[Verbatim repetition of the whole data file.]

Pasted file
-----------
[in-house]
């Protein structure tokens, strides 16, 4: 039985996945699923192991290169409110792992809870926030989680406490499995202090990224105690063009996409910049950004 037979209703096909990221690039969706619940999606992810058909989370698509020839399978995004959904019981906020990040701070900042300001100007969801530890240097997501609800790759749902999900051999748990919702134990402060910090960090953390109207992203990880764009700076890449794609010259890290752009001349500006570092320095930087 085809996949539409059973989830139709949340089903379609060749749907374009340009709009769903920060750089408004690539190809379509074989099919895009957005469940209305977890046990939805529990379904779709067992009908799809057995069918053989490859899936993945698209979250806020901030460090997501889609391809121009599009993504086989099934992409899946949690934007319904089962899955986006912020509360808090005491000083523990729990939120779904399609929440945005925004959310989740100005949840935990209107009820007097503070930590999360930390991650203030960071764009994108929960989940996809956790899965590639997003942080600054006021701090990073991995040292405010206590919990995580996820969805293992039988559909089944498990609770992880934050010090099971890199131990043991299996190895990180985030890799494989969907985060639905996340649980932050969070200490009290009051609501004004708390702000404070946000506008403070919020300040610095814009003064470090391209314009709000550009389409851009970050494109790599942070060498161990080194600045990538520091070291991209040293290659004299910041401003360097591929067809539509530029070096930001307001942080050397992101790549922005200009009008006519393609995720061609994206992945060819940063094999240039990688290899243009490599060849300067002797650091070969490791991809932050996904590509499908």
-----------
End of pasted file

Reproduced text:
[in-house]
């Protein structure tokens, strides 16, 4: 039985996945699923192991290169409110792992809870926030989680406490499995202090990224105690063009996409910049950004 037979209703096909990221690039969706619940999606992810058909989370698509020839399978995004959904019981906020990040701070900042300001100007969801530890240097997501609800790759749902999900051999748990919702134990402060910090960090953390109207992203990880764009700076890449794609010259890290752009001349500006570092320095930087 085809996949539409059973989830139709949340089903379609060749749907374009340009709009769903920060750089408004690539190809379509074989099919895009957005469940209305977890046990939805529990379904779709067992009908799809057995069918053989490859899936993945698209979250806020901030460090997501889609391809121009599009993504086989099934992409899946949690934007319904089962899955986006912020509360808090005491000083523990729990939120779904399609929440945005925004959310989740100005949840935990209107009820007097503070930590999360930390991650203030960071764009994108929960989940996809956790899965590639997003942080600054006021701090990073991995040292405010206590919990995580996820969805293992039988559909089944498990609770992880934050010090099971890199131990043991299996190895990180985030890799494989969907985060639905996340649980932050969070200490009290009051609501004004708390702000404070946000506008403070919020300040610095814009003064470090391209314009709000550009389409851009970050494109790599942070060498161990080194600045990538520091070291991209040293290659004299910041401003360097591929067809539509530029070096930001307001942080050397992101790549922005200009009008006519393609995720061609994206992945060819940063094999240039990688290899243009490599060849300067002797650091070969490791991809932050996904590509499908």